Slow-wave sleep (SWS) may have a protective effect for events related to sleep apnea, according to [removed]research[/removed] presented at CHEST 2008, the annual meeting of the American College of Chest Physicians.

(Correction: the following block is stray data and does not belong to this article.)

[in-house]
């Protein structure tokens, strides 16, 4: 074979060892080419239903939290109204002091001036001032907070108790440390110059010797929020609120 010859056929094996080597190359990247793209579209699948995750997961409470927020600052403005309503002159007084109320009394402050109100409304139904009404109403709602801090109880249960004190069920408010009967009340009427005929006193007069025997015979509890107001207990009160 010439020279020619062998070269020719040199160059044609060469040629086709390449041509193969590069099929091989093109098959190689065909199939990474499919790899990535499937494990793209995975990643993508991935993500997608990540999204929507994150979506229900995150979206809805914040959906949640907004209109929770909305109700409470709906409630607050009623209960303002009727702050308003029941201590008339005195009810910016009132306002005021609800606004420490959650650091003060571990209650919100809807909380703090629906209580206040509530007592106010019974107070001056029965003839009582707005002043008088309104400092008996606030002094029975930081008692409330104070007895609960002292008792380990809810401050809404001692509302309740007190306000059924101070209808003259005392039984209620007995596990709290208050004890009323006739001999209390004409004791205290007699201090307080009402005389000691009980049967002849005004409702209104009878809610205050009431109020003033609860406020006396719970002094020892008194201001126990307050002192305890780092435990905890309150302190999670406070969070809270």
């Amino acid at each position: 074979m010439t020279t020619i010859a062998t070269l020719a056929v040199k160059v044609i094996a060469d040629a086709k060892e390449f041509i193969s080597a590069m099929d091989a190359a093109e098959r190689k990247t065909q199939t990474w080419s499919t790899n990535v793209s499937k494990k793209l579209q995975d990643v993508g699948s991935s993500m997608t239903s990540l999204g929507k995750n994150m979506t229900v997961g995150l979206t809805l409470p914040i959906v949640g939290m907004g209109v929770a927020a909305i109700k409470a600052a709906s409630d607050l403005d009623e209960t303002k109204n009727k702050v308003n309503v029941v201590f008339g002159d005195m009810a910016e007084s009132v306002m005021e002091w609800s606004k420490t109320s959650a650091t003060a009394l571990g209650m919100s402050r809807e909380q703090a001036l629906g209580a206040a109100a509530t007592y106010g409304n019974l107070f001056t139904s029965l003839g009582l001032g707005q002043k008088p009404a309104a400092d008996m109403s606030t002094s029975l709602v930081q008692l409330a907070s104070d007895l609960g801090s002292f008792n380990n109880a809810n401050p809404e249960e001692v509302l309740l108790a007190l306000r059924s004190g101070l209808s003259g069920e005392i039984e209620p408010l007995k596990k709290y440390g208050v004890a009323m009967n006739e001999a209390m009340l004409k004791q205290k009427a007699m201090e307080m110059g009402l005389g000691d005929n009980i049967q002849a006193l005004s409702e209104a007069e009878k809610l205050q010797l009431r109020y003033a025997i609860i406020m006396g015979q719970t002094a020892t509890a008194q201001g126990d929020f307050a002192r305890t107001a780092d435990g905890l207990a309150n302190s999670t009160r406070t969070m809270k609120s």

Researchers from Walter Reed Army Medical Center in Washington, DC,  analyzed the polysomnography results of 20 male and 10 female patients who were previously diagnosed with OSA. The analysis showed a significant decrease in incidence of apnea events in stages 3 and 4 of SWS when compared with stages 1 and 2 (t(28) = 4.36, P <0.01). Researchers speculate that pharmacologically prolonging SWS may help alleviate some of the symptoms of OSA.